U.S. v. Hall, 03-2425.

Citation434 F.3d 42
Decision Date12 January 2006
Docket NumberNo. 03-2425.,03-2425.
PartiesUNITED STATES of America, Appellee, v. Kevin R. HALL, Defendant, Appellant.
CourtUnited States Courts of Appeals. United States Court of Appeals (1st Circuit)

Edward S. MacColl, with whom Thompson, Bull, Furey, Bass & MacColl, LLC, P.A. was on brief, for appellant.

Margaret D. McGaughey, Appellate Chief, with whom Paula D. Silsby, United States Attorney, was on brief, for appellee.

Before BOUDIN, Chief Judge, CAMPBELL, Senior Circuit Judge, and HOWARD, Circuit Judge.

HOWARD, Circuit Judge.

A federal grand jury in Maine returned an indictment against Kevin Hall charging him with one count of conspiring to distribute marijuana, 21 U.S.C. §§ 841(a)(1) & 846; 163 counts of money laundering, 18 U.S.C. § 1956(a)(1)(B)(i), for his use of the conspiracy proceeds; and four counts of tax evasion, 26 U.S.C. § 7201, for failing to pay income tax on the drug-related income. The government also brought two forfeiture counts to obtain assets related to Hall's illegal conduct, 21 U.S.C. § 853; 18 U.S.C. § 982. After a ten-day jury trial, Hall was convicted on all counts. He was sentenced to 151 months of imprisonment on the conspiracy and money laundering convictions, to be served concurrently with 60 months of imprisonment on each of the tax evasion convictions. He also was ordered to forfeit his illegally obtained assets. On appeal, Hall claims that there was insufficient evidence of a drug conspiracy or money laundering and alleges a host of trial and sentencing errors.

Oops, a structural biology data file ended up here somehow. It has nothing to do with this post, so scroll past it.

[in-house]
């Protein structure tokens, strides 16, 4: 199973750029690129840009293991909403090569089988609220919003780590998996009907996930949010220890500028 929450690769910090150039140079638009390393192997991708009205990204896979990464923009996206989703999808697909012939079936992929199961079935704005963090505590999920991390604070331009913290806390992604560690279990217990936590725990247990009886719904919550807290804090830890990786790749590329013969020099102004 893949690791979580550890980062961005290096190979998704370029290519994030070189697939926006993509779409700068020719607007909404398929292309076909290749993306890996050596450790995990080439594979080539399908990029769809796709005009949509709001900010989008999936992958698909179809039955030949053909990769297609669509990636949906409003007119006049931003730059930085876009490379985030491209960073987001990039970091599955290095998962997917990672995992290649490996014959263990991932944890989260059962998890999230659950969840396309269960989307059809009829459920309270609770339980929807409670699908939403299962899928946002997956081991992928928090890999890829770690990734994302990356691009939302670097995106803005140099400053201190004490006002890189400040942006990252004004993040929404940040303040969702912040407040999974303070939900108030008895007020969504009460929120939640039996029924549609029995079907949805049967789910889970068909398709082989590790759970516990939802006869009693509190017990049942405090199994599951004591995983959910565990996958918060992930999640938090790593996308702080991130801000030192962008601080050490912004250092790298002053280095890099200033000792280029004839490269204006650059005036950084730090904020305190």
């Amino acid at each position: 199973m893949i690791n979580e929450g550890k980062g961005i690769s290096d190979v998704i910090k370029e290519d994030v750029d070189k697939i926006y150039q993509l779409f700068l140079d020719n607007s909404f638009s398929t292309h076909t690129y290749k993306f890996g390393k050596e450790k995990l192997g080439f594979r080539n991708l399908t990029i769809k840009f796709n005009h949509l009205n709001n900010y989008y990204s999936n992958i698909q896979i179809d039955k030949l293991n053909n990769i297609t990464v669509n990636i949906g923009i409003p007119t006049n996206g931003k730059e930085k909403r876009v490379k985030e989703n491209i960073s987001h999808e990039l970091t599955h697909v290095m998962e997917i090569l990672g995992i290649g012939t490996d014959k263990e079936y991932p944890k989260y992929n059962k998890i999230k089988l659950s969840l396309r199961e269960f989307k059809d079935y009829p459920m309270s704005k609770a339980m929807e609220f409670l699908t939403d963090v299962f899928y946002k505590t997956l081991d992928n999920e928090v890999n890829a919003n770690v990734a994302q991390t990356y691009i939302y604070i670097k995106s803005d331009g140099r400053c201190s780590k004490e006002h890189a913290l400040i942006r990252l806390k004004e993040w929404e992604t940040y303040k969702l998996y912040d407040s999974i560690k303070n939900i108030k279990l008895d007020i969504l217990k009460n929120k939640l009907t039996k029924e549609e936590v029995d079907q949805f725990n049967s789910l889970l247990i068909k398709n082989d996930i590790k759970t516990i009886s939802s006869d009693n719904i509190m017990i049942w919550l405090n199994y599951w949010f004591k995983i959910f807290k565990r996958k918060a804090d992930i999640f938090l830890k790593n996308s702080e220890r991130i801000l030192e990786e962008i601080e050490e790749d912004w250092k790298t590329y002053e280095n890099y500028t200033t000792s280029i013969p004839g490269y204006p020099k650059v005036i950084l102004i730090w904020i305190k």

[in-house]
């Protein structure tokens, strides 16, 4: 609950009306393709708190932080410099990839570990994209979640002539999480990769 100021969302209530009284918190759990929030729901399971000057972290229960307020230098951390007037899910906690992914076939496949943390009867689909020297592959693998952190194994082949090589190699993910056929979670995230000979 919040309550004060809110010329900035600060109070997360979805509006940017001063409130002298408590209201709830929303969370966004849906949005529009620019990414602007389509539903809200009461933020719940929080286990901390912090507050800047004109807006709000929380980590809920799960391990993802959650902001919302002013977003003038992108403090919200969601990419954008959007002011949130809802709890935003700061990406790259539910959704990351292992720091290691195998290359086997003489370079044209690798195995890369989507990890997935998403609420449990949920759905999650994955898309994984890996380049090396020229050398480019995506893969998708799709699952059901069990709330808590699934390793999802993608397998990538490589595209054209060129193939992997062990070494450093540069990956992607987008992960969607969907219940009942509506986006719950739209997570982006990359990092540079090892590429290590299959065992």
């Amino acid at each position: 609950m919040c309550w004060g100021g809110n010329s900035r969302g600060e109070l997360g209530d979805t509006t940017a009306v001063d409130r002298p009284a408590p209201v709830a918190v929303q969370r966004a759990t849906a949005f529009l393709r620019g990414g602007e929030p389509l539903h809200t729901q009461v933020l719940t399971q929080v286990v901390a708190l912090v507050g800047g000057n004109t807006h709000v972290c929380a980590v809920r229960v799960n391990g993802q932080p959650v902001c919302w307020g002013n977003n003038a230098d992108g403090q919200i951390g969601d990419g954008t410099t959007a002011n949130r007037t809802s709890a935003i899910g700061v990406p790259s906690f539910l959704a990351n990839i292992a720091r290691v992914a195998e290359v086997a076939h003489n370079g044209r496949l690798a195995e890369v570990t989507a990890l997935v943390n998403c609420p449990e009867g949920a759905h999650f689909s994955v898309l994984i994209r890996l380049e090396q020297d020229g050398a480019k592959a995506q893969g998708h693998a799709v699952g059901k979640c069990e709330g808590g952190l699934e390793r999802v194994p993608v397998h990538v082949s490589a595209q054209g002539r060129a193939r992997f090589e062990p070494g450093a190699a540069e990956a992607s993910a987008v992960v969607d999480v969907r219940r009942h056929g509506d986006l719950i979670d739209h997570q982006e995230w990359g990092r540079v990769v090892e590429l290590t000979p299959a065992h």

SUFFICIENCY OF THE EVIDENCE CLAIMS

We review Hall's sufficiency of the evidence claims de novo, see United States v. Cruzado-Laureano, 404 F.3d 470, 480 (1st Cir.2005), and apply the following standard:

We must determine whether the evidence, taken in the light most favorable to the government—a perspective that requires us to draw every reasonable inference and resolve credibility conflicts in a manner consistent with the verdict—would permit a rational trier of fact to find each element of the crime charged beyond a reasonable doubt. The government can meet this burden by either direct or circumstantial evidence, or by any combination of the two. Moreover, the government need not disprove every hypothesis consistent with the defendant's innocence; rather, it is enough that a rational jury could look objectively at the proof and supportably conclude beyond a reasonable doubt that the defendant's guilt has been established.